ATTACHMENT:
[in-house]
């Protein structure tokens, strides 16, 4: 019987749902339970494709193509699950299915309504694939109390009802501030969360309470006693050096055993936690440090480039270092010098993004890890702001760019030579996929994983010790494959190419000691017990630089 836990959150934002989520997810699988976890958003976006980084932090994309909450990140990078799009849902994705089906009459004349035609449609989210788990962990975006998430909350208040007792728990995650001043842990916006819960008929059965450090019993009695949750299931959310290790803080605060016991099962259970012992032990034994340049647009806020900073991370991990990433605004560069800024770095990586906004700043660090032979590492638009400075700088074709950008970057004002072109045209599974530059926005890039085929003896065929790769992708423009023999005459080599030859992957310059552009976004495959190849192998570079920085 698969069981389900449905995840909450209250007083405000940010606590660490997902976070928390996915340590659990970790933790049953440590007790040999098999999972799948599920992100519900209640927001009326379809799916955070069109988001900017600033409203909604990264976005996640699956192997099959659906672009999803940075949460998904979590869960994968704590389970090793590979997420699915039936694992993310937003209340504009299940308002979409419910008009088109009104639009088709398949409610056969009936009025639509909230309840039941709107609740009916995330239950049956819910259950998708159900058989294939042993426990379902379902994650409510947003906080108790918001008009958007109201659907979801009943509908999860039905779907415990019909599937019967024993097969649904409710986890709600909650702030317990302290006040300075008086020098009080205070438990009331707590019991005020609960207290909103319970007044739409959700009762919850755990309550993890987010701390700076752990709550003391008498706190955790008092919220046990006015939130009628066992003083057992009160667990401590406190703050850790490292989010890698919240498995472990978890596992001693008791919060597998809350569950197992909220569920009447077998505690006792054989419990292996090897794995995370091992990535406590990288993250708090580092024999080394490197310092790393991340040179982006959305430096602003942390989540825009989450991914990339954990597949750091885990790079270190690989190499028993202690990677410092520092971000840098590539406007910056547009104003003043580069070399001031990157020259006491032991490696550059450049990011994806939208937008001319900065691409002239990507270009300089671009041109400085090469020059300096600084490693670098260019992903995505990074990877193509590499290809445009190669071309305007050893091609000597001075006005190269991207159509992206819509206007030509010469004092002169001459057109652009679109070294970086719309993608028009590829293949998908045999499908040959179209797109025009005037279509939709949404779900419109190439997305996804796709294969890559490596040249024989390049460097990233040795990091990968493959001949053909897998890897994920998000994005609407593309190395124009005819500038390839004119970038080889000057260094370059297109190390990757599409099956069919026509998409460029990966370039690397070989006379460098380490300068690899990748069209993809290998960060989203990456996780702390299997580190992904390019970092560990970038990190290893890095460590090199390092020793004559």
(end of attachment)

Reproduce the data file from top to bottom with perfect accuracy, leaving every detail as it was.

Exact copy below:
[in-house]
């Protein structure tokens, strides 16, 4: 019987749902339970494709193509699950299915309504694939109390009802501030969360309470006693050096055993936690440090480039270092010098993004890890702001760019030579996929994983010790494959190419000691017990630089 836990959150934002989520997810699988976890958003976006980084932090994309909450990140990078799009849902994705089906009459004349035609449609989210788990962990975006998430909350208040007792728990995650001043842990916006819960008929059965450090019993009695949750299931959310290790803080605060016991099962259970012992032990034994340049647009806020900073991370991990990433605004560069800024770095990586906004700043660090032979590492638009400075700088074709950008970057004002072109045209599974530059926005890039085929003896065929790769992708423009023999005459080599030859992957310059552009976004495959190849192998570079920085 698969069981389900449905995840909450209250007083405000940010606590660490997902976070928390996915340590659990970790933790049953440590007790040999098999999972799948599920992100519900209640927001009326379809799916955070069109988001900017600033409203909604990264976005996640699956192997099959659906672009999803940075949460998904979590869960994968704590389970090793590979997420699915039936694992993310937003209340504009299940308002979409419910008009088109009104639009088709398949409610056969009936009025639509909230309840039941709107609740009916995330239950049956819910259950998708159900058989294939042993426990379902379902994650409510947003906080108790918001008009958007109201659907979801009943509908999860039905779907415990019909599937019967024993097969649904409710986890709600909650702030317990302290006040300075008086020098009080205070438990009331707590019991005020609960207290909103319970007044739409959700009762919850755990309550993890987010701390700076752990709550003391008498706190955790008092919220046990006015939130009628066992003083057992009160667990401590406190703050850790490292989010890698919240498995472990978890596992001693008791919060597998809350569950197992909220569920009447077998505690006792054989419990292996090897794995995370091992990535406590990288993250708090580092024999080394490197310092790393991340040179982006959305430096602003942390989540825009989450991914990339954990597949750091885990790079270190690989190499028993202690990677410092520092971000840098590539406007910056547009104003003043580069070399001031990157020259006491032991490696550059450049990011994806939208937008001319900065691409002239990507270009300089671009041109400085090469020059300096600084490693670098260019992903995505990074990877193509590499290809445009190669071309305007050893091609000597001075006005190269991207159509992206819509206007030509010469004092002169001459057109652009679109070294970086719309993608028009590829293949998908045999499908040959179209797109025009005037279509939709949404779900419109190439997305996804796709294969890559490596040249024989390049460097990233040795990091990968493959001949053909897998890897994920998000994005609407593309190395124009005819500038390839004119970038080889000057260094370059297109190390990757599409099956069919026509998409460029990966370039690397070989006379460098380490300068690899990748069209993809290998960060989203990456996780702390299997580190992904390019970092560990970038990190290893890095460590090199390092020793004559």